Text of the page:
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The Empty Man
  • Composed by Christopher Young
  • Hollywood / 63m

When teenagers begin to disappear from a town, locals suspect that the Empty Man is to blame. It is up to James Badge Dale to save them all. David Prior’s film was – surprisingly – released into cinemas at a time of less-than-peak cinema attendance; and in what is almost always a sign of great confidence in a film’s quality, its studio did not provide any advance screeners for critics.

Christopher Young knows a thing or two about scoring horror movies and, after a period where he seemed to be very consciously avoiding them in order to show all the other things he could do, he now seems to have settled back into the genre on which he made his name. He’s done all sorts of horror scores over the decades – from the grand and gothic to the most challenging musique concrète.

Christopher Young

In fact the first three tracks on the album are not by him at all, but are score written by Welsh musician Brian Williams, who operates under the stage name of Lustmord. Described by Wikipedia as having created the dark ambient genre – and with his most notable stage performance noted as having come in 2006 as part of a high mass observance by the Church of Satan – well, his music sounds like the sort of thing that you would expect based on that description. It has a terrifying, visceral quality to it that couldn’t be more perfect for a film like this (and is – it goes without saying – decidedly less than comfortable to listen to).

When Young’s music begins, it doesn’t branch too far away from that – the ambient electronica of “Mysterium Tremendum” is not quite as out there, but certainly aiming for the same sort of effect. A theme of sorts is introduced in “In the Heart of a Broken Man” – a rugged, quietly determined one. Much of the score flits between these two styles – pulses and twangs, an unsettling soundscape which is pretty unpleasant to hear but brilliantly evocative, a showcase of Young’s mastery of this type of film.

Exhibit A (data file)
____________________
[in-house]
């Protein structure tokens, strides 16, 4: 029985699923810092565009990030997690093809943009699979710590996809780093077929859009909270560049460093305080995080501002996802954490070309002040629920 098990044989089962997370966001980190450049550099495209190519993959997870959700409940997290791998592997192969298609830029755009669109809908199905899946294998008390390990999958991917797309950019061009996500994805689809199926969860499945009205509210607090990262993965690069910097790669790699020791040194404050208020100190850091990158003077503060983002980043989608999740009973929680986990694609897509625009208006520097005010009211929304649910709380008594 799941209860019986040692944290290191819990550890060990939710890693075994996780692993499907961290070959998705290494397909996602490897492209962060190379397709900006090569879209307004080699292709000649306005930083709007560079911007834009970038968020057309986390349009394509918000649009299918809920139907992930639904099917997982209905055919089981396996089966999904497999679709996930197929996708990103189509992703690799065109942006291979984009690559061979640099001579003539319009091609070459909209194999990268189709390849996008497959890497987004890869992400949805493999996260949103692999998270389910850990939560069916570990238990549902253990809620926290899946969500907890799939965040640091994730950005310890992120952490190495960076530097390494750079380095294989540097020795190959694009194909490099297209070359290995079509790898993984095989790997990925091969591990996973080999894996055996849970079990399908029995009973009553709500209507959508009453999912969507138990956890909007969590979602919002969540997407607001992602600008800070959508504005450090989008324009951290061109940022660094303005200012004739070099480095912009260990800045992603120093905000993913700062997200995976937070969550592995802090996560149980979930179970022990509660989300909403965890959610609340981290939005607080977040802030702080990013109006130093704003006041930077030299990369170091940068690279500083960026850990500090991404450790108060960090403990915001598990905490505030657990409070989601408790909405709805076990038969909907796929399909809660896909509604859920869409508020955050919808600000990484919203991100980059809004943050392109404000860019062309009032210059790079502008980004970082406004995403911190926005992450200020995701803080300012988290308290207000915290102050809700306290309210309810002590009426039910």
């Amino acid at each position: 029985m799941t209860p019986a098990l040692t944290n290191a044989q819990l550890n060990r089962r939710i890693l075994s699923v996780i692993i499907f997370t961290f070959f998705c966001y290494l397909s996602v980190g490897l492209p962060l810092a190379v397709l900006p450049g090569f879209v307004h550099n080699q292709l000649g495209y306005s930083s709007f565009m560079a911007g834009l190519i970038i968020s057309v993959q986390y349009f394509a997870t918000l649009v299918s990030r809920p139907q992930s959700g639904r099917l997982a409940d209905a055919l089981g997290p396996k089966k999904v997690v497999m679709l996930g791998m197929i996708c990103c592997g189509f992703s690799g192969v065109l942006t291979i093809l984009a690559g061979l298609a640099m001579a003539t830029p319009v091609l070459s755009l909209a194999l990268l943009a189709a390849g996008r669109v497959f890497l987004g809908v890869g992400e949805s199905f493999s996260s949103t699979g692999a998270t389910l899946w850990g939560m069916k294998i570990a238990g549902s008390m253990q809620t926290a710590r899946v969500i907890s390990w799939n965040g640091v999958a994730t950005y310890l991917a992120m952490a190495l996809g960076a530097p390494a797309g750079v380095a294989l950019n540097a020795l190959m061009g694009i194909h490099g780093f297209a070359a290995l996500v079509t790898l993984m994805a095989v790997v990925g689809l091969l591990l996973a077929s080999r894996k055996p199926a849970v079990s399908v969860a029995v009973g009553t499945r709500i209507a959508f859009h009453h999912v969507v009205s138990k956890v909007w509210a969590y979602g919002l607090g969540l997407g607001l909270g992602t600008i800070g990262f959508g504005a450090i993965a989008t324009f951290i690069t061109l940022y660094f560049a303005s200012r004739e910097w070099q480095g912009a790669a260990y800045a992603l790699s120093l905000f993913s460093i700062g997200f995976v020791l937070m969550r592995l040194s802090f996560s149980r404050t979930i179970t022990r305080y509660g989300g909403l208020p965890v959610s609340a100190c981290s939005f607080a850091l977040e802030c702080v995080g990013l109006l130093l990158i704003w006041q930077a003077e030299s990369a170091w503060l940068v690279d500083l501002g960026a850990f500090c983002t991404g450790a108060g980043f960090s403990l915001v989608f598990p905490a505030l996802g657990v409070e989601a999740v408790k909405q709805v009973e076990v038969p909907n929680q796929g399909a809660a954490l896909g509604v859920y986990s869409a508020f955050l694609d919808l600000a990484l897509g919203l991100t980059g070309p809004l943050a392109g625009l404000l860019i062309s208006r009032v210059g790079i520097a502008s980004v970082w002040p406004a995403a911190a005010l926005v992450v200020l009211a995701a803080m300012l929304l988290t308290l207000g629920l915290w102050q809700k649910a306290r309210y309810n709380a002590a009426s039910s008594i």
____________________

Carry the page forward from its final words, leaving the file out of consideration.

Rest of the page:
An array of processed sounds is used alongside some acoustic elements. Track titles include “Seeds of Evil Germinate”, “Fervent Supplicants” and “To Enflesh” and the music perfectly conjures up the same sorts of images as those words. I find it completely horrific to listen to, for the most part – it is bone-chillingly effective. Listening on headphones is particularly chilling – the stereo effects combined with guttural voices in “Down Paths to Dark Woods” have to be heard to be believed. The satanic chanting of “Fervent Supplicants” makes me want to go and hide somewhere.

If you make it through the album’s first 50 minutes without having a breakdown, then your reward is considerable – the final two tracks are simply superb. First is “Where Sentence Is Served” which is a grand choral requiem (with a rising-and-falling melody not unlike the Falls theme from The Mission) – of course its impact is all the greater because of the contrast with what has gone before – but it’s great by any standards, absolutely vintage Christopher Young. Then he somehow ups the ante even further for the finale, “In a Prison Built Out of Lies”, a warmth emerging from an unexpected orchestra (whatever orchestra may be present prior to the last two cues, if any, is highly processed) in a piece that just soars away, hell discarded for the better place.

It’s impossible to know what to say about an album like this. The music does the job it sets out to do just perfectly – nobody is better than Christopher Young at this type of score. For my personal taste, it’s horrible to listen to, until the last ten minutes. Fans of horror music will love it. The last two tracks are insanely good. I’ve no idea how many stars to award the first 18 tracks; the last two get the full five. I suppose the overall rating is some sort of weighted average.

Rating: ** | |

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